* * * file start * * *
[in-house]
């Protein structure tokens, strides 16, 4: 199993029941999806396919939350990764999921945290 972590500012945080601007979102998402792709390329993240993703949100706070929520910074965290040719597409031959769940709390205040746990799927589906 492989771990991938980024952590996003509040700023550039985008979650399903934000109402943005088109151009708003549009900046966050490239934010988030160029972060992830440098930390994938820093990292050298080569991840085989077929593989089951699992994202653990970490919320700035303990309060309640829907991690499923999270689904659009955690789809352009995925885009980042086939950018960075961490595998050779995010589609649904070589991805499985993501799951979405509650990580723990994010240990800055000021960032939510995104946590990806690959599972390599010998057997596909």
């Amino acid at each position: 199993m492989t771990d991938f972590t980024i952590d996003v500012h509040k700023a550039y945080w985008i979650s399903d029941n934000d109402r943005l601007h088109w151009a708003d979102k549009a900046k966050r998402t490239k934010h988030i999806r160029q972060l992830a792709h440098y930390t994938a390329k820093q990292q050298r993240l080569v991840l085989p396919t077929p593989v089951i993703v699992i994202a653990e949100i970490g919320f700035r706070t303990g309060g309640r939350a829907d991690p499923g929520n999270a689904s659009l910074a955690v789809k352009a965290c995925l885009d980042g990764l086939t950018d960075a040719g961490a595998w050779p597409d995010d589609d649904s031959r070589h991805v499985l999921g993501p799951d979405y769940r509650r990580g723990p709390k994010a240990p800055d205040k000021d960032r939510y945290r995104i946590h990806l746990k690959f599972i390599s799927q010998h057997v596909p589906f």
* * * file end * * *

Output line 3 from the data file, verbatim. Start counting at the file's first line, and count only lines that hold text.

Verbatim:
């Amino acid at each position: 199993m492989t771990d991938f972590t980024i952590d996003v500012h509040k700023a550039y945080w985008i979650s399903d029941n934000d109402r943005l601007h088109w151009a708003d979102k549009a900046k966050r998402t490239k934010h988030i999806r160029q972060l992830a792709h440098y930390t994938a390329k820093q990292q050298r993240l080569v991840l085989p396919t077929p593989v089951i993703v699992i994202a653990e949100i970490g919320f700035r706070t303990g309060g309640r939350a829907d991690p499923g929520n999270a689904s659009l910074a955690v789809k352009a965290c995925l885009d980042g990764l086939t950018d960075a040719g961490a595998w050779p597409d995010d589609d649904s031959r070589h991805v499985l999921g993501p799951d979405y769940r509650r990580g723990p709390k994010a240990p800055d205040k000021d960032r939510y945290r995104i946590h990806l746990k690959f599972i390599s799927q010998h057997v596909p589906f």